via Walk the talk on corruption – NewsDay Zimbabwe September 1, 2015
YESTERDAY, Africa’s richest man, Aliko Dangote and a delegation from the International Monetary Fund (IMF) jetted in on separate missions.
While IMF has had several missions into the country in the past few years, it is Dangote’s arrival that is cause for optimism. Dangote has invested heavily in a number of countries, including neighbours Zambia, but had so far given Zimbabwe a wide berth.
Dangote yesterday said he wanted to set up an integrated cement plant, the biggest by his group and his mission should be used to illustrate that Zimbabwe is open for business and hopefully lure more investors.
Given the political instability within Zanu PF and government, Dangote should be warned to ensure his mission is transparent or he risks losing out his investment if he is coerced to pour his money through ‘unofficial’ channels.
Our optimism following his mission is tampered with caution, as corruption has scuppered other such deals in the past.
President Robert Mugabe has spoken out against corruption, yet he refuses to walk the talk and unfortunately this has hampered Zimbabwe’s capacity to attract meaningful investment.
Three years ago, Mugabe was fuming and livid after former South African President Thabo Mbeki provided him with evidence that some of his Cabinet ministers had demanded a $10 million bribe to facilitate a $1 billion deal.
Mugabe promised action, but to this day Zimbabweans are still waiting for him to act. What Mugabe has done in the past is to reshuffle his ministers who are implicated in shady deals. The President should know that these piecemeal stop-gap measures are unhelpful to the country and by so doing he seems endorsing high level graft in government.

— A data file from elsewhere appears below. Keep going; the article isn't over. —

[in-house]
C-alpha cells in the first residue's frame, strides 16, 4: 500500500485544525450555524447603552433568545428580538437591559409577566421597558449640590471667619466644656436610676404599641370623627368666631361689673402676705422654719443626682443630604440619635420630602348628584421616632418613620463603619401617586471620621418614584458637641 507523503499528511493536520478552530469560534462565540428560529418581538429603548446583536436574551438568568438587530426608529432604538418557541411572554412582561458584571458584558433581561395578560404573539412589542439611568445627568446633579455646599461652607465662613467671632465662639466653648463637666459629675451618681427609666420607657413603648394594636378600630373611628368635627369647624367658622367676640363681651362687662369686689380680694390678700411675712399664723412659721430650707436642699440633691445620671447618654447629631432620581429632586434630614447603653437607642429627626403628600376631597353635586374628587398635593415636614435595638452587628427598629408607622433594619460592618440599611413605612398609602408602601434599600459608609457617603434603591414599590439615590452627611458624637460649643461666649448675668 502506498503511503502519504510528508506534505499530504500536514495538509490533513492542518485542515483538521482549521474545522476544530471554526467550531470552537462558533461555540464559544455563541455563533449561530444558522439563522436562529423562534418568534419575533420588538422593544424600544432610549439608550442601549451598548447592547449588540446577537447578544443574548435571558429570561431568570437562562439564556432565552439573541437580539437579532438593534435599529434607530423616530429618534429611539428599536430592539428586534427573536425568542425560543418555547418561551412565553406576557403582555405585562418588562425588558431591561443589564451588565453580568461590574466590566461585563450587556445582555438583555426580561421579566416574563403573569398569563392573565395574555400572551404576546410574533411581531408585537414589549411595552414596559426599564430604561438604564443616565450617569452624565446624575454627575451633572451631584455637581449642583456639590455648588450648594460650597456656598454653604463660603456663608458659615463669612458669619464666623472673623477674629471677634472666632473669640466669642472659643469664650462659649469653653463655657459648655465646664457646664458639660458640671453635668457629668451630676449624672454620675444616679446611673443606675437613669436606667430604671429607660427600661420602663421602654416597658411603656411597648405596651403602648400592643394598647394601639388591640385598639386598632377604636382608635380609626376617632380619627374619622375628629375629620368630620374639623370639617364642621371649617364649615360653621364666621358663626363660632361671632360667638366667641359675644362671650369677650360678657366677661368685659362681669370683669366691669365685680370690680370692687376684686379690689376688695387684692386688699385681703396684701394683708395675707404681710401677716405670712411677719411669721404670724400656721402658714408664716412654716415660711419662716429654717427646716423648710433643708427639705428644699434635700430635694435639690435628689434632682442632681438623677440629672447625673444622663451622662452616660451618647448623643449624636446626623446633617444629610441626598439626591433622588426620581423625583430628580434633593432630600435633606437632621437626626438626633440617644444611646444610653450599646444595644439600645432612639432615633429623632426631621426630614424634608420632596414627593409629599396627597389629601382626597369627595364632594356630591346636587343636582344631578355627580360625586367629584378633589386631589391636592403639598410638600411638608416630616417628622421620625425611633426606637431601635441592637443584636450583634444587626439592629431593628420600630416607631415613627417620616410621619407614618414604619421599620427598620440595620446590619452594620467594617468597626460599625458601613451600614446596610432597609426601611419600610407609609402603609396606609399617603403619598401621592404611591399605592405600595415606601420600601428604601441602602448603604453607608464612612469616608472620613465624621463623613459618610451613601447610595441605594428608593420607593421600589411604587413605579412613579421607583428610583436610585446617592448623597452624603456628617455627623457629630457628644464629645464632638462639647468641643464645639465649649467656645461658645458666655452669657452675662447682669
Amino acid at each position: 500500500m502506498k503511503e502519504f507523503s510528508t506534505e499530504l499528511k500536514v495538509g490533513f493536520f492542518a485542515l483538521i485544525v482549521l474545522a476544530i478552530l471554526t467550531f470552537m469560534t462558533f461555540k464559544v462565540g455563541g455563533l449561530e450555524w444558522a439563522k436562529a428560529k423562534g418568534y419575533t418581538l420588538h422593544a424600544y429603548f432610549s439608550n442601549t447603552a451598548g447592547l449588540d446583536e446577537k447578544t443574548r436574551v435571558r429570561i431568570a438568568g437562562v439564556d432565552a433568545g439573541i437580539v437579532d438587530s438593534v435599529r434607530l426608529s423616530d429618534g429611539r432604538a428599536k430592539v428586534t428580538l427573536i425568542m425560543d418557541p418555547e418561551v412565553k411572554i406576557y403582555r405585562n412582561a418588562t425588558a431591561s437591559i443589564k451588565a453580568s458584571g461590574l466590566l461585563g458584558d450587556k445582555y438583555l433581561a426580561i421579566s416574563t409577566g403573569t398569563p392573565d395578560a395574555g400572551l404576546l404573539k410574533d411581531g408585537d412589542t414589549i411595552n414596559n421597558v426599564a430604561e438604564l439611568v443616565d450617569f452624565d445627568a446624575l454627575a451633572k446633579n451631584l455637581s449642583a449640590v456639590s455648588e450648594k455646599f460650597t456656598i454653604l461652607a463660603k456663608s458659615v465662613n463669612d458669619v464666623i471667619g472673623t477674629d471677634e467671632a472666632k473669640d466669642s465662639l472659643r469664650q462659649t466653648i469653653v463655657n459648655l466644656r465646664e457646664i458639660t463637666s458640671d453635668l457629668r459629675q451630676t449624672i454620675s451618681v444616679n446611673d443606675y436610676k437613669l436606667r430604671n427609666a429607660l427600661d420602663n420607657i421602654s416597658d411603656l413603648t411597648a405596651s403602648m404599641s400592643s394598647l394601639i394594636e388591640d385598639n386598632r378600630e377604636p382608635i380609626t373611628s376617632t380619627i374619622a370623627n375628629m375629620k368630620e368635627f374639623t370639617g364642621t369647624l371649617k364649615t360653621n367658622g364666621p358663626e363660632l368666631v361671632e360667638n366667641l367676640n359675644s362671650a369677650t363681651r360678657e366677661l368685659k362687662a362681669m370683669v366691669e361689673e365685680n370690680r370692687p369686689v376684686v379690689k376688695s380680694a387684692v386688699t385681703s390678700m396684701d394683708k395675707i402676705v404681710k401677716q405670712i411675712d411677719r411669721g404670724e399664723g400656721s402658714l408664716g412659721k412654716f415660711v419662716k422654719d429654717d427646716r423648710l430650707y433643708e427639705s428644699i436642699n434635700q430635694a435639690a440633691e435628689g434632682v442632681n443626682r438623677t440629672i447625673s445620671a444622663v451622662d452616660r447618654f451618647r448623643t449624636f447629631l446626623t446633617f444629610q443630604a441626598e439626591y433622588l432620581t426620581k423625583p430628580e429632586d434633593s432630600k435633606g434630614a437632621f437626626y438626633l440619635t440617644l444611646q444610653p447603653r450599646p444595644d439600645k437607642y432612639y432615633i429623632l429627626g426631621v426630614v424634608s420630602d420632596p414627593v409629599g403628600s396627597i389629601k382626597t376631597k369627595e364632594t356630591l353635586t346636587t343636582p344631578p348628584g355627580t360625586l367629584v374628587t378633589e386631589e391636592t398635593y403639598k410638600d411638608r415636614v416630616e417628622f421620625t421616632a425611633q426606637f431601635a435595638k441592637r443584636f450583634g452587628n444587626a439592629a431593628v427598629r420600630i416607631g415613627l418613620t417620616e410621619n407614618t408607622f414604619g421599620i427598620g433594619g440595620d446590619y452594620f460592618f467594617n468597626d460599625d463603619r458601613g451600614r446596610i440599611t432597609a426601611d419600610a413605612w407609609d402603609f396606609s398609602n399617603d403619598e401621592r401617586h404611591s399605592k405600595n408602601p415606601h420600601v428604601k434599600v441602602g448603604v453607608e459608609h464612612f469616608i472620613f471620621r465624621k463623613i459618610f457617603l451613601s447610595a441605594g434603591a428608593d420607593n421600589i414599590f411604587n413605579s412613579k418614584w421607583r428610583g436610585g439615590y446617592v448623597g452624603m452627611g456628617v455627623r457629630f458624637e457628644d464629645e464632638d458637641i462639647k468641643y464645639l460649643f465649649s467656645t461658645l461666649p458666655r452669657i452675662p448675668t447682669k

Ironically, Mugabe has for years claimed that if he was provided with evidence of dishonesty of his bureaucrats he will crack the whip, yet from his track record, it is clear he is either unwilling or unable to tame sleaze.
Several ministers have been implicated in depraved activities, and when confronted with such evidence, Mugabe has instead demanded loyalty.
It is correct to state that what has held back Zimbabwe is not Western sanctions but inertia by people like Mugabe and his inner circle in dealing with venality.
Clearly, Zimbabwe is being held back by greedy elites, who are benefitting from the status quo while the rest of the country suffers. Another example of unbridled greed and corruption is the ghost workers that have become the hallmark of the civil service wage bill.
For years the opposition and the IMF have called on the government to trim the public service and weed out ghost workers. For political expediency, the powers that be have seen it fit to retain the unsustainable wage bill.
With the economy teetering on the brink, we urge the government to be sincere and weed out ghost workers first before any form of rationalisation of the public service.
It is a fact that most ghost workers are linked to Zanu PF and it is time to take the bull by its horns. The government cannot allow such corruption to continue untamed.In his State of the Nation Address last, Mugabe said he would work on tackling corruption, but again we are not overly optimistic.
We believe that all that talk to fighting corruption is all rhetoric meant to appease his followers but without action.
The time for populism is long over and the President must be seen taking action. We hope that the Dangote mission will not be scuppered by bureaucratic bungling or greedy politicians.